Ziplining Faith

Flying fox - cablecarWe were a church group on a weekend retreat.  We stayed at a camp site with outdoor games and a zipline.

I knew from before we ever set foot on the campsite that I was not going ziplining.  I will admit, I toyed with the idea, but in reality I knew I’d probably never do it.  And if my heart wasn’t willing before I saw the zipline, it certainly wasn’t after!

The zipline started far, far up a hill.  It traveled over a gaping ravine.  And it finished after a long tour of field.

All of it was bad to me, but the very worst was the ravine.  Somehow, falling off and landing (dead or badly injured) in a field was one thing.  But falling off and landing in a ravine was another.  The depth of the ravine and the height of the zipline together made me a bit ill.

I was one of only two in our group too terrified of heights to make the commitment.  I stayed below, at a picnic table, while my friends all took the long drive up the hill.  By the time they had climbed the tower, two of them were having second thoughts, though.  When one called it off, the other did, too.  They decided they’d rather go back in the truck than down a little cable suspended in midair.

I watched as my other friends–with different expressions and reactions–made the descent.  Whether they were mostly closing their eyes and clinging to the handlebars, or laughing and sitting comfortably in midair, I was impressed they had the courage.  Even so, how they ziplined reflected the trust they had in the process.

For me, I had very little confidence in the process, which was why I was on the ground.

  • I didn’t trust myself to put on the harness correctly.
  • I didn’t trust the young men running the zipline to clip in the handlebars correctly.
  • I didn’t trust the tiny, insignificant-looking handlebars to hold my weight.
  • I didn’t trust the little gray line in the sky to hold me.  I didn’t trust the ravine not to swallow me up.
  • I didn’t trust any bit of the process and I wasn’t about to get my feet off the ground.

My friends who had gone up but come back down had thought they were committed, but changed their minds when they saw what they were truly committing to.

Some of my other friends were mostly committed, but still a bit afraid.

Still others seemed used to sitting in the sky, and they seemed to have full confidence that the zipline would hold them and all would go well.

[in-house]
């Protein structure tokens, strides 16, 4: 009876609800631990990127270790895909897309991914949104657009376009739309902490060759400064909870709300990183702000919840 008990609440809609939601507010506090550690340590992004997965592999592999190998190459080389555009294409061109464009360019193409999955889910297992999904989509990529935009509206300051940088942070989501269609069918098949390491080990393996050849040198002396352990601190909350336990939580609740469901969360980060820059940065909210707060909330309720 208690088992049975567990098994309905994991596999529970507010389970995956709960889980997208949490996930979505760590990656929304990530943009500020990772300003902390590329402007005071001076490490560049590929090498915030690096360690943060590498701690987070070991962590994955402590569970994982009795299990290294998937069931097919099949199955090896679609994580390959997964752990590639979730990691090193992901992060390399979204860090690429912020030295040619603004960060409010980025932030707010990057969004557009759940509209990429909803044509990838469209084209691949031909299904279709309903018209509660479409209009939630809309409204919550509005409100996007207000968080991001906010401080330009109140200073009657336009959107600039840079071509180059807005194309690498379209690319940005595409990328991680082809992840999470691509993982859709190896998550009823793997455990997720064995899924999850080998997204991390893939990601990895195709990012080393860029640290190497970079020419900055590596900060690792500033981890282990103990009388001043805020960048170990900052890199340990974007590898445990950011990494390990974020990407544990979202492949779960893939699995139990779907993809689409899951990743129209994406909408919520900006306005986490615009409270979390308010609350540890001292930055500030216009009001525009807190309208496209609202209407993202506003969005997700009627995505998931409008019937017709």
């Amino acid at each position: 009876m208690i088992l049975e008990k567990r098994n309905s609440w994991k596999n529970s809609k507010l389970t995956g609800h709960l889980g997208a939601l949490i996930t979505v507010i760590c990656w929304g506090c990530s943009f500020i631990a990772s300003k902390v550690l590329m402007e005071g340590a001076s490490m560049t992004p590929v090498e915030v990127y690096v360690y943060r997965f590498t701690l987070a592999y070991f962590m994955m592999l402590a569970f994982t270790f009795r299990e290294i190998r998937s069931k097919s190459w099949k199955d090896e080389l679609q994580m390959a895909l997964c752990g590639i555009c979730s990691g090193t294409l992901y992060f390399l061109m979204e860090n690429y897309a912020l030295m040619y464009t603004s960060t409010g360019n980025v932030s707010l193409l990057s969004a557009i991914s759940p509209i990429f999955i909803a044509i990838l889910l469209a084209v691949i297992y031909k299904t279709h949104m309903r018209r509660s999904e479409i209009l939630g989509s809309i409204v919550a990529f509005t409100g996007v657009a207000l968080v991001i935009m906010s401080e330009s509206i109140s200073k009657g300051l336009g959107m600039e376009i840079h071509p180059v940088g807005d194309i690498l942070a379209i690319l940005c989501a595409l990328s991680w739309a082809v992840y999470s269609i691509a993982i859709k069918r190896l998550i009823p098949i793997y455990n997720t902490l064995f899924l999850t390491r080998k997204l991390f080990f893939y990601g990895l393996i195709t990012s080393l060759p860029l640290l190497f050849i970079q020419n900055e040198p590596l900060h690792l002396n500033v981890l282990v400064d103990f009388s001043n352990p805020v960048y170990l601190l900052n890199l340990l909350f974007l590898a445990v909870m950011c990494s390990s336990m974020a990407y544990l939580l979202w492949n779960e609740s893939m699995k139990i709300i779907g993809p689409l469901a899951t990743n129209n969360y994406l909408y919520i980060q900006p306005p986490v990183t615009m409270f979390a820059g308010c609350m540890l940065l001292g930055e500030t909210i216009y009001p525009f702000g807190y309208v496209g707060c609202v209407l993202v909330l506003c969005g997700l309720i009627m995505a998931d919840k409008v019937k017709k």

And then there was “Sara”.

I was so unprepared for Sara.

Teenage Sara was the youngest on our trip, and the smallest.  She had (I think it was) a broken collarbone from an injury she’d gotten before the trip.  She had every excuse and every reason not to zipline.  And yet she was the most eager of any of us to do it.

I have seen circus performers who have practiced themselves into being fearless.  But I have never seen anyone just be so fearless on a high wire as Sara was on the zipline.

She came flying down the cable.  She was so relaxed, her body was able to do extraordinary aerobics as she hung in the air.  She had no desire or need to grab the handlebars.  Not one particle of her seemed to be afraid.  She laughed and performed, and the ravine was like a speck not even registering on her joy radar.

I was awed.

I have no plans to ever zipline in my life, but I want to grow the kind of faith in God that Sara had in that zipline.

Although in this story I was sitting on a picnic bench below the zipline, in my walk with Christ I am on the zipline.  But far too often, I find myself white-knuckled, drenched in sweat, and shaking in terror as I worry over and over again if the ride is safe.

  • Does God really love me?
  • Am I really safe in His care?
  • Does He really accept my faith?
  • Is Jesus really willing to forgive my sin?

Instead of trusting fully, I let my fear that faith alone isn’t enough–and the ravine below– terrorize me.

Like my friends who ziplined nervously, I’ll still make it to my destination of Heaven.  But the joy and witness lost is too high a cost to pay.  So I want to learn to be like Sara.  I want to fly through life all-in, at rest in His grace, at peace in His security, and at joy in His love.

Faith is the confidence that what we hope for will actually happen; it gives us assurance about things we cannot see. (Hebrews 11:1, NLT)

Published in: on June 11, 2014 at 12:24 pm  Leave a Comment  
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